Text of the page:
[New York, NY – July 20, 2009] – This July, FilmKaravan, in partnership with Vista India Digital Media, proudly presents its first DVD release — the beautifully animated and wittily narrated debut feature film from Nina Paley, SITA SINGS THE BLUES — through Amazon, Netflix and a vast network of South Asian wholesale stores nationwide. Brimming with charm, humor and a soundtrack comprised entirely of haunting vocals from 1920s jazz legend, Annette Hanshaw, whose old jazz and blues recordings give voice to Sita, this adult-friendly cartoon offers a personal and thoroughly modern adaptation of the great Indian epic, The Ramayana.

    For more information, visit

  2. Nir Shalev
    Jul 24 2009

    I got it today at home in HD/720p and am going to watch it very soon. I will not divulge my methods of having procured it, though.
    It looks great.

  3. Jul 24 2009

    That’s great Nir! The film is intentionally available for free, and bringing it to Amazon and Netflix just widens the existin audience, so do tell all your friends and family about the film after you have watched it. Also, if you would post your review, which can be as brief or detailed as you’d like, to both sites (Amazon and Netlix) you would be helping increase the film’s ratings, and in turn, helping Nina Paley sell more DVDs!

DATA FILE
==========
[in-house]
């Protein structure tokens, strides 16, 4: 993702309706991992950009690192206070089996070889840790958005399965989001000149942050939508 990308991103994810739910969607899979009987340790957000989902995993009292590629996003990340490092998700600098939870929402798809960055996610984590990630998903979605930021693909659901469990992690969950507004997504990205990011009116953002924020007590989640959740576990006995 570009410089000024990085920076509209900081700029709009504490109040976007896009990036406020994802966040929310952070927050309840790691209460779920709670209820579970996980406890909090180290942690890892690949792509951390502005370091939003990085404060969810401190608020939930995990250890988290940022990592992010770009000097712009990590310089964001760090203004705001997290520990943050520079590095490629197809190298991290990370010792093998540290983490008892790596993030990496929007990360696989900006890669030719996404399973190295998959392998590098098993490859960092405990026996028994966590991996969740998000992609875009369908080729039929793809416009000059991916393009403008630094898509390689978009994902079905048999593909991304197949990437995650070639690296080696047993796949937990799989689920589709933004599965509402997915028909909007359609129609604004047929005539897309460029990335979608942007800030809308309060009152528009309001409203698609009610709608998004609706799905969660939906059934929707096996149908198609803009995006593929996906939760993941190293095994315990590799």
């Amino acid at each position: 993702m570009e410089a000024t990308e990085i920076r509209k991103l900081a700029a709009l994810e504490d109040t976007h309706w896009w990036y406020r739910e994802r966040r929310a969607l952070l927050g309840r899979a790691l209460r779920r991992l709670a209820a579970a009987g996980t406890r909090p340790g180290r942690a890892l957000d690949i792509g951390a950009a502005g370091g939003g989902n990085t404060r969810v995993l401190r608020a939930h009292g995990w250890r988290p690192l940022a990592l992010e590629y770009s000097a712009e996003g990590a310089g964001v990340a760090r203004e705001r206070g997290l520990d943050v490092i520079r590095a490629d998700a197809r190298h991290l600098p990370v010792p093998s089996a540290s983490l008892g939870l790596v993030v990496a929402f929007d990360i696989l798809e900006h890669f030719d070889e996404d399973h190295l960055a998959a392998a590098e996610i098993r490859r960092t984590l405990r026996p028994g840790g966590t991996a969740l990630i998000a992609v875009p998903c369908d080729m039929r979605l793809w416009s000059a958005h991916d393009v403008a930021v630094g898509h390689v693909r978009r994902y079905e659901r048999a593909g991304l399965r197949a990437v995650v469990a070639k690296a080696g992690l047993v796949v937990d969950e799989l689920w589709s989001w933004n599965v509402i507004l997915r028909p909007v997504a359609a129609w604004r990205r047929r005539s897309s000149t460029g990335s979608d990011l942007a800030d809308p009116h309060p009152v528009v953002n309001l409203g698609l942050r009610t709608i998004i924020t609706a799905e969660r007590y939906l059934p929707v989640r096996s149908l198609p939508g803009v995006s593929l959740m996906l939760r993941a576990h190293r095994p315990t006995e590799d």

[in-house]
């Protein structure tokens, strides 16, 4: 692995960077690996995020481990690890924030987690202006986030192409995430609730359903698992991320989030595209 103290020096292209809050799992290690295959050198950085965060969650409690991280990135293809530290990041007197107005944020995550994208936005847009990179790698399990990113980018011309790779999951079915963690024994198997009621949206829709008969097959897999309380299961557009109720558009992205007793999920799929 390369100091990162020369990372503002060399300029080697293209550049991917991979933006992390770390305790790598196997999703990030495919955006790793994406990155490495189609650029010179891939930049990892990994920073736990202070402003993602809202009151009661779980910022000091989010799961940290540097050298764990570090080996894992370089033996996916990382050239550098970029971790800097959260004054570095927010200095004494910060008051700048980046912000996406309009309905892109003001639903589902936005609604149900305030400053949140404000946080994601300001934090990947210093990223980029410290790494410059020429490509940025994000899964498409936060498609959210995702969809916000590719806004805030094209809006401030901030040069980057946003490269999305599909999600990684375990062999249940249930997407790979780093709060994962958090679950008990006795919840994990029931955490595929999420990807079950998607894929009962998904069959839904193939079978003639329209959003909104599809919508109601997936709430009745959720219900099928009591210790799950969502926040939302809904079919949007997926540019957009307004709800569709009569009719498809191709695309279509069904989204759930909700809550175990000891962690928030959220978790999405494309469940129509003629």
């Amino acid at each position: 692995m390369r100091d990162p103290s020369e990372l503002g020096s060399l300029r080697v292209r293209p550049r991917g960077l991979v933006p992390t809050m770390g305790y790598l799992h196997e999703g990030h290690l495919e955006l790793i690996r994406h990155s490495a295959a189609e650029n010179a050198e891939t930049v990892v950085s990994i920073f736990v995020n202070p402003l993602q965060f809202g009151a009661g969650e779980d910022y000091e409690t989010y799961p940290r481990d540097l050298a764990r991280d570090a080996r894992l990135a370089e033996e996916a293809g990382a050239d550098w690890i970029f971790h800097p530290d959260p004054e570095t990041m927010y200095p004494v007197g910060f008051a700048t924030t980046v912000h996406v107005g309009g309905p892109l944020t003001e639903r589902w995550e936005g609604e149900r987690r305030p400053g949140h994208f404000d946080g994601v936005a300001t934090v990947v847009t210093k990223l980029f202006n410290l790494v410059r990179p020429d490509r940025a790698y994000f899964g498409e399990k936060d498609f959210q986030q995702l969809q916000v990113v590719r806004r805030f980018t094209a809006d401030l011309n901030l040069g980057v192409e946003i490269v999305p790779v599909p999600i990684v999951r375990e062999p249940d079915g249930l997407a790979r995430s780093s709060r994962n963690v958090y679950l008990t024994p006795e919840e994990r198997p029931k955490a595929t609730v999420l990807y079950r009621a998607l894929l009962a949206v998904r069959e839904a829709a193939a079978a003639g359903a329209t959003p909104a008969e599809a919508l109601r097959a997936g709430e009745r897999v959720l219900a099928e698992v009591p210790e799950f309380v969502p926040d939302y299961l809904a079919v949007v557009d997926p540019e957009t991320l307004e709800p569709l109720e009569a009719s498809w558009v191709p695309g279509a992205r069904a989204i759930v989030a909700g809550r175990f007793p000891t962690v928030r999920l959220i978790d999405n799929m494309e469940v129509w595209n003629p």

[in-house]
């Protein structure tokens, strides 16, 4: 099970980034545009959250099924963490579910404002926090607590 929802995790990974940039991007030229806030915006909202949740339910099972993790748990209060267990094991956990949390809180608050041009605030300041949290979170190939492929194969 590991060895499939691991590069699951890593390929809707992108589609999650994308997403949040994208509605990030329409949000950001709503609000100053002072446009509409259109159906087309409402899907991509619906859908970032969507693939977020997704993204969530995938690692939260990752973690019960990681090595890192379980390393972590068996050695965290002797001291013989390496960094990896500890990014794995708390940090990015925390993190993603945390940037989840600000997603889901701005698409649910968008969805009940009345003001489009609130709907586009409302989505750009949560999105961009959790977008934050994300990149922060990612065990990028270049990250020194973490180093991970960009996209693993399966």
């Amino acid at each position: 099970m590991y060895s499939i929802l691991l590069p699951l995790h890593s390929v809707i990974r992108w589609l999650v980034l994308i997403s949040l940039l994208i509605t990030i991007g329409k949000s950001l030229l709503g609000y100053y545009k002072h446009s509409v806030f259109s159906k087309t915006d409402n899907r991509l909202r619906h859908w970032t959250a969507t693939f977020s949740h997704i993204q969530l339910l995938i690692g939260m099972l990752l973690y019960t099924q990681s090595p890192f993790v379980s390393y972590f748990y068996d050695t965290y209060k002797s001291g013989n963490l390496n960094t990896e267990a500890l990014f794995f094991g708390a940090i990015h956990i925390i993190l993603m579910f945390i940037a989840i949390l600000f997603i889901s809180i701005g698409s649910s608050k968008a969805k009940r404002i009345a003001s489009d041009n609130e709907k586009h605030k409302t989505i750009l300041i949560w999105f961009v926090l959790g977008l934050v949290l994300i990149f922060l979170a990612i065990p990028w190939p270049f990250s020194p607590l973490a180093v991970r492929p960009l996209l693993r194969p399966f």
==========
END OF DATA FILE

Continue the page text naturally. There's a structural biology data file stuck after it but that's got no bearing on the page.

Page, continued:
Thank you!

  4. mike maccollum
    Jul 24 2009

    Sita Sings the Blues will also be shown on (what is presumably) a big screen at 6 PM on Saturday, July 25, at the University of Notre Dame’s Browning Cinema, in South Bend, IN. This showing is part of the Arts at Notre Dame Kids World Film Festival.

    (Unfortunately, I can’t make it to that festival- and I had to miss the screenings at the Indianapolis Interational Film Festival, too. I look forward to seeing Sita, though; it sounds great!)

  5. Nir Shalev
    Jul 28 2009

    I finally watched it and it was amazing. I can honestly admit that I haven’t seen anything like it before in my life and am glad to have seen it.

  6. Helen
    Jul 30 2009

    To summarize our off-line conversation: unique and wonderful.

  7. Jul 30 2009

    Please leave your comments on the Netflix and Amazon pages – it truly makes a difference to the sales/rental of the film and helps spread the word about this wonderful film.


  8. Helen
    Jul 31 2009

    I’m actually inactive with Netflix at the moment (workplace demands, sad to say), but I’ll be happy to leave a comment on the Amazon page when I’m there. I plan to buy a copy of the DVD for my parents.

  9. Nir Shalev
    Jul 31 2009

    I’ll probably get the blu-ray one day. Honestly, just to have it.